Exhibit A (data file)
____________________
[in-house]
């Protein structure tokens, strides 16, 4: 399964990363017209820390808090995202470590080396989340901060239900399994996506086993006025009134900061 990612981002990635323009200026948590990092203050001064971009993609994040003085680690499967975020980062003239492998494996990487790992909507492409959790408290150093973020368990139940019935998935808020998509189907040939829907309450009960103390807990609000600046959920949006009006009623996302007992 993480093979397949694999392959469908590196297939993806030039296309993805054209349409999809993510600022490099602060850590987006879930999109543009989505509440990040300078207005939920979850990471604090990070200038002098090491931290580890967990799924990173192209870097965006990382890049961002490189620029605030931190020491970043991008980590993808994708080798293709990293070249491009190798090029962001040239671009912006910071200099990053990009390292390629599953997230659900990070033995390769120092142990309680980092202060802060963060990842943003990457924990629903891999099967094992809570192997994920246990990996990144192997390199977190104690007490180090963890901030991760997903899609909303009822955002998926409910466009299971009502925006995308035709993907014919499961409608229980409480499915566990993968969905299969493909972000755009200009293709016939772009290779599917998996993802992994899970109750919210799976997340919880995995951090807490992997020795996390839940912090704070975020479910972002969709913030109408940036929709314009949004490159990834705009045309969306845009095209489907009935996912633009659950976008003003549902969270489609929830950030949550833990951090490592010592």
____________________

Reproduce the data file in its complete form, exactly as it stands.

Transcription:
[in-house]
């Protein structure tokens, strides 16, 4: 399964990363017209820390808090995202470590080396989340901060239900399994996506086993006025009134900061 990612981002990635323009200026948590990092203050001064971009993609994040003085680690499967975020980062003239492998494996990487790992909507492409959790408290150093973020368990139940019935998935808020998509189907040939829907309450009960103390807990609000600046959920949006009006009623996302007992 993480093979397949694999392959469908590196297939993806030039296309993805054209349409999809993510600022490099602060850590987006879930999109543009989505509440990040300078207005939920979850990471604090990070200038002098090491931290580890967990799924990173192209870097965006990382890049961002490189620029605030931190020491970043991008980590993808994708080798293709990293070249491009190798090029962001040239671009912006910071200099990053990009390292390629599953997230659900990070033995390769120092142990309680980092202060802060963060990842943003990457924990629903891999099967094992809570192997994920246990990996990144192997390199977190104690007490180090963890901030991760997903899609909303009822955002998926409910466009299971009502925006995308035709993907014919499961409608229980409480499915566990993968969905299969493909972000755009200009293709016939772009290779599917998996993802992994899970109750919210799976997340919880995995951090807490992997020795996390839940912090704070975020479910972002969709913030109408940036929709314009949004490159990834705009045309969306845009095209489907009935996912633009659950976008003003549902969270489609929830950030949550833990951090490592010592």